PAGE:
Hofer sold the Advocate to James McDonald and W. A. Lloyd in July 1895. Lloyd, an attorney who had just settled in Victoria, remained with the newspaper only a little over four months. McDonald promised his subscribers that the paper would remain soundly Democratic. As editor, he advocated diversification of agricultural crops and, important in the history of the Advocate, founded the Daily Advocate in a diminutive form in 1897. Under McDonald's proprietorship the yearly price of the weekly Advocate was one dollar, and the daily was fifty cents. He instituted the use of larger type, a great improvement over Hofer's paper. McDonald also introduced political cartoons. Enthusiastically, the Advocate predicted in April 1898 that the Spanish-American War would not last sixty days-a miscalculation of sixty days, for the war was over in August 1898. By 1900 dates were placed at the beginning of each article. The newspaper was apparently flourishing; McDonald boasted that orders were coming in by telephone. Since the Victoria Abstract and Title Company, a business in which McDonald was a partner, was also prospering, he sold the newspaper back to L. N. Hofer in 1901. At first Hofer leased the Advocate plant to George Henry French and Lannes I. Jecker for a year. Their assumption of the management of the daily and weekly Advocate occurred on July 1, 1901. They stated in the issue for that day that the paper would remain Democratic. Jecker withdrew within a few months, but French stayed on and established a record by retaining the Advocate for forty-one years. French had come to the Advocate as an apprentice at the age of fourteen. He learned the printer's trade quickly, became a foreman, and remained in that capacity for most of the time until he acquired the Advocate. He published the paper alone for about a year and then was joined by Leopold Morris, who was editor almost as long as French was proprietor.
French and Morris maneuvered the Advocate through many national, state, and local events. In 1934 the newspaper was eighty-eight years old, and to celebrate its longevity a historical edition of 132 pages was published. The second historical edition was published thirty-four years later, on May 12, 1968, by editor-publisher Morris Roberts. Roberts had become connected with the Advocate along with a group of leading Victoria citizens-Joseph V. Vandenberge, David E. Blackburn, J. M. Pickering, Thomas O'Connor, W. B. Callan, Claude K. McCan, Roger Williams, and J. V. Vandenberge, Jr.-who, with help from the estate of James F. Welder, Jr., purchased the Advocate on October 1, 1942. In April 1961 Roberts purchased all the stock of the Victoria Publishing Company. Roberts had worked on the Brownsville Herald, served as a state representative and state senator, and owned radio station KVIC in Victoria. Like his predecessors on the Advocate he was a Democrat; he was appointed to several governmental positions-to the board of regents of Texas College of Arts and Industries (now Texas A&I University) in 1941, to the Liquor Control Board in 1941, and to the Texas Board of Corrections in 1960. In January 1980 John Roberts, son of Morris Roberts, became president and publisher of the Advocate, and thereafter the newspaper became politically independent, more for the candidate or issue than for a particular party.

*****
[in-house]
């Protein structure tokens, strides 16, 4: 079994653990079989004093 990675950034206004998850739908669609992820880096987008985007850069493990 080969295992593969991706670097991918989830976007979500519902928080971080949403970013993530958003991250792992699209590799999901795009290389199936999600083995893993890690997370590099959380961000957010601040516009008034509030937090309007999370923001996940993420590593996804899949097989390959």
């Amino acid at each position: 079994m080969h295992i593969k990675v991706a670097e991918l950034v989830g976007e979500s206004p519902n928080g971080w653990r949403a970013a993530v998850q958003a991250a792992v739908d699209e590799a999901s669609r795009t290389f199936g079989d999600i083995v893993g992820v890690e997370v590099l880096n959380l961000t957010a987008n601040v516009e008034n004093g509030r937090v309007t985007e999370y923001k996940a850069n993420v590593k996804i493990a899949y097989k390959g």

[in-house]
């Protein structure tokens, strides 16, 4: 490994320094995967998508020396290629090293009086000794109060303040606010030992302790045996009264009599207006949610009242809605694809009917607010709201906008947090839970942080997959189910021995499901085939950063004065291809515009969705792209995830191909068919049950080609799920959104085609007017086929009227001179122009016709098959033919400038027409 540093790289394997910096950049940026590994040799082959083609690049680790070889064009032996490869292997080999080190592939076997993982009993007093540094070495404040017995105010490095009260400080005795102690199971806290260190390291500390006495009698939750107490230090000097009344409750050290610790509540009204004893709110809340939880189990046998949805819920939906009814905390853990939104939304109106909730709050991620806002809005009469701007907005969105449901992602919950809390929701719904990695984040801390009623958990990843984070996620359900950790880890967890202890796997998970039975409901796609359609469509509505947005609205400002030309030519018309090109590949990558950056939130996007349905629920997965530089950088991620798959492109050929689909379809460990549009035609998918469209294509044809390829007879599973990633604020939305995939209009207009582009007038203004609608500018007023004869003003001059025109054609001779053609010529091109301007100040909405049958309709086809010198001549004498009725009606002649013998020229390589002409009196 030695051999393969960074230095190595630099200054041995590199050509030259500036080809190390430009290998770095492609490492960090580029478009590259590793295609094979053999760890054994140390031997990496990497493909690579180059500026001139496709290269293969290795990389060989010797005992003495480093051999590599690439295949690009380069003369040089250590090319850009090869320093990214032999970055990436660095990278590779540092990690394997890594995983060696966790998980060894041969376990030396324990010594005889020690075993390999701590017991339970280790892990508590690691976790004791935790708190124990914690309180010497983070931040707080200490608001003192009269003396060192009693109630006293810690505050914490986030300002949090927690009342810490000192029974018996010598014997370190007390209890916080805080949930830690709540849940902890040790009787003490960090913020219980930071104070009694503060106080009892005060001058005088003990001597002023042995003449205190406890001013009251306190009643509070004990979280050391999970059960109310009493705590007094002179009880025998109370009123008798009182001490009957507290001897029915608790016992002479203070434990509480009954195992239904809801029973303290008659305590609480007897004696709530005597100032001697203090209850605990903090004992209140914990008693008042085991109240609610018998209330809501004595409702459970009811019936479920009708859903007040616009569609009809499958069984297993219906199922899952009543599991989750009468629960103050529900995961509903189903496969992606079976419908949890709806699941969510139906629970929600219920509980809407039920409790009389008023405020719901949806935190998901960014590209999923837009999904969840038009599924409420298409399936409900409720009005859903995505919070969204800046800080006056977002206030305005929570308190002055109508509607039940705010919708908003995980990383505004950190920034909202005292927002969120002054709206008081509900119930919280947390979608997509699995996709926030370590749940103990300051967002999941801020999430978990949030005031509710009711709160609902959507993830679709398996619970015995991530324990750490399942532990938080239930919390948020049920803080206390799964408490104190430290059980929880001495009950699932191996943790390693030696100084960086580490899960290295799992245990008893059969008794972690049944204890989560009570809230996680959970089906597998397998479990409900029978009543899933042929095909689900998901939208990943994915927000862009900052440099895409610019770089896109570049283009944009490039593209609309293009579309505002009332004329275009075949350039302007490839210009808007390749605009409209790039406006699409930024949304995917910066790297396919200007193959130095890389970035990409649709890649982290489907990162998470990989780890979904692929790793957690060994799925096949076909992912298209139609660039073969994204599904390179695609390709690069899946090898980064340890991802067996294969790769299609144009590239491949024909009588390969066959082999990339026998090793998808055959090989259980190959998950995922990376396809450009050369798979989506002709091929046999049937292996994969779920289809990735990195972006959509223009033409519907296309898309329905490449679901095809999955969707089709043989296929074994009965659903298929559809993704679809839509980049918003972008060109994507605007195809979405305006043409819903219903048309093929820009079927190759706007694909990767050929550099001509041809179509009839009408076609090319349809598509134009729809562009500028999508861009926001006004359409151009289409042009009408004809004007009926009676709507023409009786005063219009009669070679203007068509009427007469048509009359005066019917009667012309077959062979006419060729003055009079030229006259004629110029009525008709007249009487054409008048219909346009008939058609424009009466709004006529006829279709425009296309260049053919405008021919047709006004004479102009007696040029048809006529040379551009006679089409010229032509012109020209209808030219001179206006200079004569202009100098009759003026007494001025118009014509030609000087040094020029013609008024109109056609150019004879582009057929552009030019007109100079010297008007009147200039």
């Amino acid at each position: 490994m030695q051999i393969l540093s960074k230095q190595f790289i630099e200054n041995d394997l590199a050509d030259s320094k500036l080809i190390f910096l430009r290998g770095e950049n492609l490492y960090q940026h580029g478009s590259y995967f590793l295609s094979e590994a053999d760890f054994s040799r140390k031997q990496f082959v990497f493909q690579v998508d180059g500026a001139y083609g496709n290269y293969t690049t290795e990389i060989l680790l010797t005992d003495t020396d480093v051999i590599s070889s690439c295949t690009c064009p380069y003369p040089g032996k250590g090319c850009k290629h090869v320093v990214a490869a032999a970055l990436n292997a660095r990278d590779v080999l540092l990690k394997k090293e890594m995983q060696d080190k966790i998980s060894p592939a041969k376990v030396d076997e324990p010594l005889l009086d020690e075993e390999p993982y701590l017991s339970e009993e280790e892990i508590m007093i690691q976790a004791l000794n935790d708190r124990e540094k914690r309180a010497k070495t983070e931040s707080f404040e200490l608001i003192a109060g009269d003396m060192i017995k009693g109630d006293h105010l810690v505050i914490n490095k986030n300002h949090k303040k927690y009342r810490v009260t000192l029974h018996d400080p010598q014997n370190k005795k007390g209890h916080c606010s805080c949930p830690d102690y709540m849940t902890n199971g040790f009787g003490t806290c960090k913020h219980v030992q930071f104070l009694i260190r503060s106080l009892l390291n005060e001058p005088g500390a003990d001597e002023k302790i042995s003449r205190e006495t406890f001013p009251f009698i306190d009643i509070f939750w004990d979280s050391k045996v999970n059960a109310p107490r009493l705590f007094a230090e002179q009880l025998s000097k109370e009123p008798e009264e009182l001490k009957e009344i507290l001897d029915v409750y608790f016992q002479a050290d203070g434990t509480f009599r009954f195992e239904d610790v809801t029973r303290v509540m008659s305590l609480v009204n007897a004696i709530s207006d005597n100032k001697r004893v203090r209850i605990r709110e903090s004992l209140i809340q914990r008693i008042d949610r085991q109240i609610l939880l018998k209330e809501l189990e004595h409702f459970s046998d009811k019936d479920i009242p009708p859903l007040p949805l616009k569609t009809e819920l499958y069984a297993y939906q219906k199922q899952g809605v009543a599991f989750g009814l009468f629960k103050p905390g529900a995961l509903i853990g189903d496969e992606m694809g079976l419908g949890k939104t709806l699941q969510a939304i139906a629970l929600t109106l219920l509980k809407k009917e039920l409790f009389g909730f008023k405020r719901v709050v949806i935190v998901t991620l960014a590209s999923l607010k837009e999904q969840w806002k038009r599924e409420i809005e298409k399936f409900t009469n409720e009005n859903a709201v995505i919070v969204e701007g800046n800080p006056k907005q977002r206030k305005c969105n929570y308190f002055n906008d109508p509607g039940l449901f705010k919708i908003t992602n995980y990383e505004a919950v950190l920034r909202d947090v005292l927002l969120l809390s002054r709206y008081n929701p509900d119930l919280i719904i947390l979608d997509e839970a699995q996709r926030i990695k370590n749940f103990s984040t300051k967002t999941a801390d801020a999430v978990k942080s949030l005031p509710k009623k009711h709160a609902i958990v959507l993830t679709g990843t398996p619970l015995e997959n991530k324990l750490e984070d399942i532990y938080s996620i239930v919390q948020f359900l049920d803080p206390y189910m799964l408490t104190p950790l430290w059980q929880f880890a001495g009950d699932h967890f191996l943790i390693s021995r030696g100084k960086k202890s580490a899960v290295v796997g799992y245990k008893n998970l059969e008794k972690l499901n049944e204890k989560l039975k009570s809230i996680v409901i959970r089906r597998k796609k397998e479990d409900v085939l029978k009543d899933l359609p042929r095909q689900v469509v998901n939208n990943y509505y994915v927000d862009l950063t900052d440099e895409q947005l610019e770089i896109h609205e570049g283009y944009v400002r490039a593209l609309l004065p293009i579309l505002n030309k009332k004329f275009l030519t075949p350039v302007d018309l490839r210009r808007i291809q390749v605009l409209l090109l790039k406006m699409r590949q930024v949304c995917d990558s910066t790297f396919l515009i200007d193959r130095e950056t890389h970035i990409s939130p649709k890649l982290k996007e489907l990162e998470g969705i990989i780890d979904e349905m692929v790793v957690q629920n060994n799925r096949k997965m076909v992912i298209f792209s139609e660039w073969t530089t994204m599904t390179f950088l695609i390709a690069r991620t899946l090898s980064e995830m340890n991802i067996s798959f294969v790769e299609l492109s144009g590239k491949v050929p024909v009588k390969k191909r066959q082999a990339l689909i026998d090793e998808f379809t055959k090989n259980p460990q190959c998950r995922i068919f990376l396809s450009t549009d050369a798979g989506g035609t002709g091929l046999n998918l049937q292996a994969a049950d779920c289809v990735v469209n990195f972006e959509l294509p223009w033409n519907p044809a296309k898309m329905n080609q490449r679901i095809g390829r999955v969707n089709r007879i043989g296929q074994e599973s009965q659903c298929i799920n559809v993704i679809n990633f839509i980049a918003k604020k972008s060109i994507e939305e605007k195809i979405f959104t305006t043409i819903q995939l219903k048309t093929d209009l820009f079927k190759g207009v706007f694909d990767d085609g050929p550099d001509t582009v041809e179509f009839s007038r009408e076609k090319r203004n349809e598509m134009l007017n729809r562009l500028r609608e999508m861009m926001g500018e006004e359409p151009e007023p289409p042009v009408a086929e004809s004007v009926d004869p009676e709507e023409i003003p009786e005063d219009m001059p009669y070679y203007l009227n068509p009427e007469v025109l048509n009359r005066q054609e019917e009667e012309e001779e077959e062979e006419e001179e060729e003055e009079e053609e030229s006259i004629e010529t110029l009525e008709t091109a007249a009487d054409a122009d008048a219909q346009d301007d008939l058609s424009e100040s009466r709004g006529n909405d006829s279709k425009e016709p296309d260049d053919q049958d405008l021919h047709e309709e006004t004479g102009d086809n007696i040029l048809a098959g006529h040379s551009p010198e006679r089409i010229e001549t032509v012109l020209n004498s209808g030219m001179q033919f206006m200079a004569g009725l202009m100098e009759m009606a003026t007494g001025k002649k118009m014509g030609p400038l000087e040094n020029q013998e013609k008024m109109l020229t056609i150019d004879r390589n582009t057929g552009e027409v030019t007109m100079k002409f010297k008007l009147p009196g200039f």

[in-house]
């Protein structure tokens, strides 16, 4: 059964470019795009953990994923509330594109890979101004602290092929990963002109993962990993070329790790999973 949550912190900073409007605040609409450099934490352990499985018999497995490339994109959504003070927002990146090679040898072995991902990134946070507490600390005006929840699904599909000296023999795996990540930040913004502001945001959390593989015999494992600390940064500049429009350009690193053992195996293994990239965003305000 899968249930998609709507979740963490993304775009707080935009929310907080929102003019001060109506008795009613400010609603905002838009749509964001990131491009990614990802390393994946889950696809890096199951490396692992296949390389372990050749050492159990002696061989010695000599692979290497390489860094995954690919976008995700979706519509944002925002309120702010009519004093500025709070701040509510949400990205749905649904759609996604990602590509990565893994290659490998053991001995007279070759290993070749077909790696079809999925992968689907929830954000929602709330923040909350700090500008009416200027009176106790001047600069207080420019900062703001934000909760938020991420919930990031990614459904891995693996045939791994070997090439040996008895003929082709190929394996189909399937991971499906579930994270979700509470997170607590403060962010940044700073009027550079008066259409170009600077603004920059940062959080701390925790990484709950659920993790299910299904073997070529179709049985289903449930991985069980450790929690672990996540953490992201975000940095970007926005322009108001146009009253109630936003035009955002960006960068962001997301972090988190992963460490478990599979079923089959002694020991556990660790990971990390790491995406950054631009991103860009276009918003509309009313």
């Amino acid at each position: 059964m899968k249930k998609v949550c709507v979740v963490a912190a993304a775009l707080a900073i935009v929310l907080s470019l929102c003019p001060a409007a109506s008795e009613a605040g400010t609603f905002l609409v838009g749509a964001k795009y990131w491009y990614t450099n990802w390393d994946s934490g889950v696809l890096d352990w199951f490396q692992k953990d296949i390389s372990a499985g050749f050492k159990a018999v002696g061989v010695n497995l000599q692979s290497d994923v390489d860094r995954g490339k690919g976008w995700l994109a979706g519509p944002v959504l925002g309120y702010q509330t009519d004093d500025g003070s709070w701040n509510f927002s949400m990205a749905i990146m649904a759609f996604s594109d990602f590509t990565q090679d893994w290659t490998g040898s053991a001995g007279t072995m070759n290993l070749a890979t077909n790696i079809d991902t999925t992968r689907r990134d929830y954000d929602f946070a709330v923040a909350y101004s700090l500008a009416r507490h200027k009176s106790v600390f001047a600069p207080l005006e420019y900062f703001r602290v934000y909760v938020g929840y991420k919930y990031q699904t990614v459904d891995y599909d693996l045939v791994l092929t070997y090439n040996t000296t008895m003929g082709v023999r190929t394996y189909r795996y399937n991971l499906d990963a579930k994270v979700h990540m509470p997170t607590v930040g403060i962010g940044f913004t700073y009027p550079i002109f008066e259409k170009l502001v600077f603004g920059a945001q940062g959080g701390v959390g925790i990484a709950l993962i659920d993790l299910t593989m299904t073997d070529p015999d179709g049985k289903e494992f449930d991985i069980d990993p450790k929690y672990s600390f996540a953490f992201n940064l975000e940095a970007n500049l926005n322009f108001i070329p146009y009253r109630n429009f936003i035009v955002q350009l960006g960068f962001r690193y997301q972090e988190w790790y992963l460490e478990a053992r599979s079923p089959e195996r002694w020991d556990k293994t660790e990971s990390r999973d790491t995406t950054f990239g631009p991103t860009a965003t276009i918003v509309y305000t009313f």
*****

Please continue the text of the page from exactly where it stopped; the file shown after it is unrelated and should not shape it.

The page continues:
When the Advocate was purchased in 1942 it had a circulation of 2,200, averaged from six to eight pages, and was published six days a week. The weekly Advocate was still being published in 1943. The plant was a one-story building on South William Street, and the paper had twenty employees on its staff. In 1968 the circulation had increased to over 20,000, each edition had from twenty to forty pages, and the paper was published seven days a week with the exception of Christmas Day. The plant was on East Constitution and had added a second story. Its employee force had increased to more than 100. The Advocate of 1994 had a daily circulation of 41,000 and a Sunday one of 44,000. The plant remained on East Constitution, and staff numbered 158 full-time and thirty part-time employees. The paper was still published seven days a week with the exception of Christmas Day.